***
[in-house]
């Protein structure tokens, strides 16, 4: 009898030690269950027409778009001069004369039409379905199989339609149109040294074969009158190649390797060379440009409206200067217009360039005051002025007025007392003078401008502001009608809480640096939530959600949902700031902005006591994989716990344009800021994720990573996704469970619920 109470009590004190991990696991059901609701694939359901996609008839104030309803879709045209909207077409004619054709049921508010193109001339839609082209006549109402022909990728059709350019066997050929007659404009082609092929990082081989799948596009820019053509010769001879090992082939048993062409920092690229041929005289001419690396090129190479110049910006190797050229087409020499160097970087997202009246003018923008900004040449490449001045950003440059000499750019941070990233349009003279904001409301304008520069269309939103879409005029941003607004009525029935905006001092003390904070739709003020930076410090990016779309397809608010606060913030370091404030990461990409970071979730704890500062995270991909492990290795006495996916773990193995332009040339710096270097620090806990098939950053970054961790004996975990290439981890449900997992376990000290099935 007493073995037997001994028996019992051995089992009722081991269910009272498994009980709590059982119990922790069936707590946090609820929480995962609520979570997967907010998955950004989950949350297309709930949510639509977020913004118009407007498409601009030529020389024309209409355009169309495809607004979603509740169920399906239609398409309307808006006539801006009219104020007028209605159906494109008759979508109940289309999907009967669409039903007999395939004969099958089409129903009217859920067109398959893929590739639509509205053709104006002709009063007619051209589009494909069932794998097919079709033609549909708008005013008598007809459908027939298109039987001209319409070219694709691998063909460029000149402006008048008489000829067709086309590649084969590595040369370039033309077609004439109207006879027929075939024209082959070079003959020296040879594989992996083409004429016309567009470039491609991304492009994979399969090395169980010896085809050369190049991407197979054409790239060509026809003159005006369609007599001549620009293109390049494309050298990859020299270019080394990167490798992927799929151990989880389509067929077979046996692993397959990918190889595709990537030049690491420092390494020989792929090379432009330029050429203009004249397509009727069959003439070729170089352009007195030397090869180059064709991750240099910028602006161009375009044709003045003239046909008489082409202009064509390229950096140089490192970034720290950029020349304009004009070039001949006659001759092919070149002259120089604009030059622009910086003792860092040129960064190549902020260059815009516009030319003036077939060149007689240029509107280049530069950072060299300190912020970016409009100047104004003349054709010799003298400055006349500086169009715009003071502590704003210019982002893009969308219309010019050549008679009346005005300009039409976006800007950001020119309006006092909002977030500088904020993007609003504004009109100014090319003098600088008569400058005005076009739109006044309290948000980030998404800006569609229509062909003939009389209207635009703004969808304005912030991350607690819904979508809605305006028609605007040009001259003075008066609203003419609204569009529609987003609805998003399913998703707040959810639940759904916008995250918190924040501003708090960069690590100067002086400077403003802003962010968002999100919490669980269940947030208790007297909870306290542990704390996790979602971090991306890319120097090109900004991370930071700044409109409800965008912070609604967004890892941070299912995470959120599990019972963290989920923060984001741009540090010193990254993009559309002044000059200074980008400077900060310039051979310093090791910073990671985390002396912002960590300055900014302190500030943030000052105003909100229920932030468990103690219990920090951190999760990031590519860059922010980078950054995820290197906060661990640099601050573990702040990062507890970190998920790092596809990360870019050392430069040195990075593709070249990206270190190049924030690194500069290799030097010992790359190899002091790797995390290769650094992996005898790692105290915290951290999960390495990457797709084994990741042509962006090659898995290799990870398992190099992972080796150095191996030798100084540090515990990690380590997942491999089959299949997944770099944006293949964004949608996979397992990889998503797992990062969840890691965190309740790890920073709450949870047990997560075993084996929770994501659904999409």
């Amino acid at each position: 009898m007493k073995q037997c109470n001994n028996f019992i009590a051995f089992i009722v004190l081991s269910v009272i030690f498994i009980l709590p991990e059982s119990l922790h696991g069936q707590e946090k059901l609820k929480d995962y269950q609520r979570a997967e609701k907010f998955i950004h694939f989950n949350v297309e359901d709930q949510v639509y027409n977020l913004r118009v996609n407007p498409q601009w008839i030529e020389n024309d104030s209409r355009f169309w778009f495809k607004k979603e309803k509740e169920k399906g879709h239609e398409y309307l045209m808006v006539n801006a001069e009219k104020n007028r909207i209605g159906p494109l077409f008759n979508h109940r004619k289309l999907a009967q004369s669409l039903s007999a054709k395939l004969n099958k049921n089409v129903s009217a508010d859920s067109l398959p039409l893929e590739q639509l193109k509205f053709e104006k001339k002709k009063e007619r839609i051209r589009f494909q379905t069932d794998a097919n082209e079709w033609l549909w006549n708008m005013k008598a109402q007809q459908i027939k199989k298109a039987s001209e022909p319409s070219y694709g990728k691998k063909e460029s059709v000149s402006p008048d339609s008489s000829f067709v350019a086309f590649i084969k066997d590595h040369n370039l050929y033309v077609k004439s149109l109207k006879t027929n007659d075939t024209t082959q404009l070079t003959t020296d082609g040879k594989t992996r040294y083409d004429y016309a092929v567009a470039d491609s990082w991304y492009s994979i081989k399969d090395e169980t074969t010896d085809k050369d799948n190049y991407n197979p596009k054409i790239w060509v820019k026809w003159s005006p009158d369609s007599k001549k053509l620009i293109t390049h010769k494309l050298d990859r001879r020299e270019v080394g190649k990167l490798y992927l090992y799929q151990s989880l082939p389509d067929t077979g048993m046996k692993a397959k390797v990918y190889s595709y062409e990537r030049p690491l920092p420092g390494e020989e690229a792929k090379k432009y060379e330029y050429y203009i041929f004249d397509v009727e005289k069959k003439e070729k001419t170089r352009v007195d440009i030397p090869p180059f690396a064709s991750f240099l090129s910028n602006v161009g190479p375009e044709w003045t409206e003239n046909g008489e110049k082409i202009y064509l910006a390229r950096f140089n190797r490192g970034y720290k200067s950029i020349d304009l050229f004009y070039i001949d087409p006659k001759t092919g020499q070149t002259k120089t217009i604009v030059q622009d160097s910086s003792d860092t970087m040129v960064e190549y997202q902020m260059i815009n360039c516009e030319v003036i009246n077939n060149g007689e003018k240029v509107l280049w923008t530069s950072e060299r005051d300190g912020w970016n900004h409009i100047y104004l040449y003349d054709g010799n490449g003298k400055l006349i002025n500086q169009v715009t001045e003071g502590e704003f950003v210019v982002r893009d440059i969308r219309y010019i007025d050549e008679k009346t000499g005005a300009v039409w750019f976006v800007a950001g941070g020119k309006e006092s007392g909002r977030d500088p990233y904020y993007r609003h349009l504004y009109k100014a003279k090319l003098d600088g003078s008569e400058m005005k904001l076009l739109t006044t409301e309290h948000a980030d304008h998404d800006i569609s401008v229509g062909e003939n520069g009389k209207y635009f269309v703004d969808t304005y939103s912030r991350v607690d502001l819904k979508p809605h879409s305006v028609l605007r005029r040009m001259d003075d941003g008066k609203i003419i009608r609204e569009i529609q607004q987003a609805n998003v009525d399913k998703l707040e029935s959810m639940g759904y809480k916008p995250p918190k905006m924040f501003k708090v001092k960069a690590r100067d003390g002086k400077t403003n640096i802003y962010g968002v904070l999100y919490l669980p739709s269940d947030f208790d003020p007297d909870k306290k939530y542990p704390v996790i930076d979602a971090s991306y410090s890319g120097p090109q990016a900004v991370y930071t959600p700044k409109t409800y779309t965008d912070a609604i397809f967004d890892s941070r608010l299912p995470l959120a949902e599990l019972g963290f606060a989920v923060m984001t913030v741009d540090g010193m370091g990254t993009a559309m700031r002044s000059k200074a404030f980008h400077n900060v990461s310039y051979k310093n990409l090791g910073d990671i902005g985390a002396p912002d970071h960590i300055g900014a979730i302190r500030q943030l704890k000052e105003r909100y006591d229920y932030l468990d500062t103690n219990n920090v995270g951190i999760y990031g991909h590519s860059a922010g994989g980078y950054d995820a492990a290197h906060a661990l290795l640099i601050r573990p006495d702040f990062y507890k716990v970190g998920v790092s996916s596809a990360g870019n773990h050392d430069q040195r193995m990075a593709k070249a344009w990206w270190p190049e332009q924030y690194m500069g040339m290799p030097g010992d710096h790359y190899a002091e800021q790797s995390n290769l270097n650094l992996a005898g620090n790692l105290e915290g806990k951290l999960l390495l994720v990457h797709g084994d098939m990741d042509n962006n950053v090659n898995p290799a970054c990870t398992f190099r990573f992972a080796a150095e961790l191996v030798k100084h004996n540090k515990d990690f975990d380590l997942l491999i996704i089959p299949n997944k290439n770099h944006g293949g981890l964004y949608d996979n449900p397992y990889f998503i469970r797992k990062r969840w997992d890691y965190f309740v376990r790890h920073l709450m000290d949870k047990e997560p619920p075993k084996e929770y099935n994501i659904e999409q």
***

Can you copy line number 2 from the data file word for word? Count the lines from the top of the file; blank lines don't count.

């Protein structure tokens, strides 16, 4: 009898030690269950027409778009001069004369039409379905199989339609149109040294074969009158190649390797060379440009409206200067217009360039005051002025007025007392003078401008502001009608809480640096939530959600949902700031902005006591994989716990344009800021994720990573996704469970619920 109470009590004190991990696991059901609701694939359901996609008839104030309803879709045209909207077409004619054709049921508010193109001339839609082209006549109402022909990728059709350019066997050929007659404009082609092929990082081989799948596009820019053509010769001879090992082939048993062409920092690229041929005289001419690396090129190479110049910006190797050229087409020499160097970087997202009246003018923008900004040449490449001045950003440059000499750019941070990233349009003279904001409301304008520069269309939103879409005029941003607004009525029935905006001092003390904070739709003020930076410090990016779309397809608010606060913030370091404030990461990409970071979730704890500062995270991909492990290795006495996916773990193995332009040339710096270097620090806990098939950053970054961790004996975990290439981890449900997992376990000290099935 007493073995037997001994028996019992051995089992009722081991269910009272498994009980709590059982119990922790069936707590946090609820929480995962609520979570997967907010998955950004989950949350297309709930949510639509977020913004118009407007498409601009030529020389024309209409355009169309495809607004979603509740169920399906239609398409309307808006006539801006009219104020007028209605159906494109008759979508109940289309999907009967669409039903007999395939004969099958089409129903009217859920067109398959893929590739639509509205053709104006002709009063007619051209589009494909069932794998097919079709033609549909708008005013008598007809459908027939298109039987001209319409070219694709691998063909460029000149402006008048008489000829067709086309590649084969590595040369370039033309077609004439109207006879027929075939024209082959070079003959020296040879594989992996083409004429016309567009470039491609991304492009994979399969090395169980010896085809050369190049991407197979054409790239060509026809003159005006369609007599001549620009293109390049494309050298990859020299270019080394990167490798992927799929151990989880389509067929077979046996692993397959990918190889595709990537030049690491420092390494020989792929090379432009330029050429203009004249397509009727069959003439070729170089352009007195030397090869180059064709991750240099910028602006161009375009044709003045003239046909008489082409202009064509390229950096140089490192970034720290950029020349304009004009070039001949006659001759092919070149002259120089604009030059622009910086003792860092040129960064190549902020260059815009516009030319003036077939060149007689240029509107280049530069950072060299300190912020970016409009100047104004003349054709010799003298400055006349500086169009715009003071502590704003210019982002893009969308219309010019050549008679009346005005300009039409976006800007950001020119309006006092909002977030500088904020993007609003504004009109100014090319003098600088008569400058005005076009739109006044309290948000980030998404800006569609229509062909003939009389209207635009703004969808304005912030991350607690819904979508809605305006028609605007040009001259003075008066609203003419609204569009529609987003609805998003399913998703707040959810639940759904916008995250918190924040501003708090960069690590100067002086400077403003802003962010968002999100919490669980269940947030208790007297909870306290542990704390996790979602971090991306890319120097090109900004991370930071700044409109409800965008912070609604967004890892941070299912995470959120599990019972963290989920923060984001741009540090010193990254993009559309002044000059200074980008400077900060310039051979310093090791910073990671985390002396912002960590300055900014302190500030943030000052105003909100229920932030468990103690219990920090951190999760990031590519860059922010980078950054995820290197906060661990640099601050573990702040990062507890970190998920790092596809990360870019050392430069040195990075593709070249990206270190190049924030690194500069290799030097010992790359190899002091790797995390290769650094992996005898790692105290915290951290999960390495990457797709084994990741042509962006090659898995290799990870398992190099992972080796150095191996030798100084540090515990990690380590997942491999089959299949997944770099944006293949964004949608996979397992990889998503797992990062969840890691965190309740790890920073709450949870047990997560075993084996929770994501659904999409």